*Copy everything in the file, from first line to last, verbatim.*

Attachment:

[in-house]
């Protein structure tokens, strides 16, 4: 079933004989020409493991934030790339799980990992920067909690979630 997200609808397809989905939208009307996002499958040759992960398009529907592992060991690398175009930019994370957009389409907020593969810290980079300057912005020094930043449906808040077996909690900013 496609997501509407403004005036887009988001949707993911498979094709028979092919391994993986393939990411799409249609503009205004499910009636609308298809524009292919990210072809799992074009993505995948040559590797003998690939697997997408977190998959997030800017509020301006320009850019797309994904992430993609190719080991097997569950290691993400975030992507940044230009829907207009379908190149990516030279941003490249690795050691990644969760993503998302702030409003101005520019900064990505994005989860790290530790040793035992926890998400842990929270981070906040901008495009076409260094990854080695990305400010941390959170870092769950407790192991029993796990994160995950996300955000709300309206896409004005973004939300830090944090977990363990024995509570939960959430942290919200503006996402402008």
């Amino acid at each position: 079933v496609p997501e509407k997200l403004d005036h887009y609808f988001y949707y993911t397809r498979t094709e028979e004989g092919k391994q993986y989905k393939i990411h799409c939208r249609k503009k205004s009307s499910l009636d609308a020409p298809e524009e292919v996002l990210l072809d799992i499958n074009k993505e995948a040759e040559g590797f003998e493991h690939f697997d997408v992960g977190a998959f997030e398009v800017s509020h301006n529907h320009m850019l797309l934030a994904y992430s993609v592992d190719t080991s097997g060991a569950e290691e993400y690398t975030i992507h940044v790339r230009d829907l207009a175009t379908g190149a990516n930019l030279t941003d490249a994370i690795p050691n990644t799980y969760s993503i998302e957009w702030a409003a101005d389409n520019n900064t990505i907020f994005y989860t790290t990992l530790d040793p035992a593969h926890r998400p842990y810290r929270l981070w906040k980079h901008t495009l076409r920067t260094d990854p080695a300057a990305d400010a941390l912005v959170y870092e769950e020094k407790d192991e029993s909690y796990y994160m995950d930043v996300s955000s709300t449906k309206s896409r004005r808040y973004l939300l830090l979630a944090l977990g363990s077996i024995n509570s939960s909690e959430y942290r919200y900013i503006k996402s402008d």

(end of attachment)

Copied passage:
[in-house]
């Protein structure tokens, strides 16, 4: 079933004989020409493991934030790339799980990992920067909690979630 997200609808397809989905939208009307996002499958040759992960398009529907592992060991690398175009930019994370957009389409907020593969810290980079300057912005020094930043449906808040077996909690900013 496609997501509407403004005036887009988001949707993911498979094709028979092919391994993986393939990411799409249609503009205004499910009636609308298809524009292919990210072809799992074009993505995948040559590797003998690939697997997408977190998959997030800017509020301006320009850019797309994904992430993609190719080991097997569950290691993400975030992507940044230009829907207009379908190149990516030279941003490249690795050691990644969760993503998302702030409003101005520019900064990505994005989860790290530790040793035992926890998400842990929270981070906040901008495009076409260094990854080695990305400010941390959170870092769950407790192991029993796990994160995950996300955000709300309206896409004005973004939300830090944090977990363990024995509570939960959430942290919200503006996402402008």
């Amino acid at each position: 079933v496609p997501e509407k997200l403004d005036h887009y609808f988001y949707y993911t397809r498979t094709e028979e004989g092919k391994q993986y989905k393939i990411h799409c939208r249609k503009k205004s009307s499910l009636d609308a020409p298809e524009e292919v996002l990210l072809d799992i499958n074009k993505e995948a040759e040559g590797f003998e493991h690939f697997d997408v992960g977190a998959f997030e398009v800017s509020h301006n529907h320009m850019l797309l934030a994904y992430s993609v592992d190719t080991s097997g060991a569950e290691e993400y690398t975030i992507h940044v790339r230009d829907l207009a175009t379908g190149a990516n930019l030279t941003d490249a994370i690795p050691n990644t799980y969760s993503i998302e957009w702030a409003a101005d389409n520019n900064t990505i907020f994005y989860t790290t990992l530790d040793p035992a593969h926890r998400p842990y810290r929270l981070w906040k980079h901008t495009l076409r920067t260094d990854p080695a300057a990305d400010a941390l912005v959170y870092e769950e020094k407790d192991e029993s909690y796990y994160m995950d930043v996300s955000s709300t449906k309206s896409r004005r808040y973004l939300l830090l979630a944090l977990g363990s077996i024995n509570s939960s909690e959430y942290r919200y900013i503006k996402s402008d």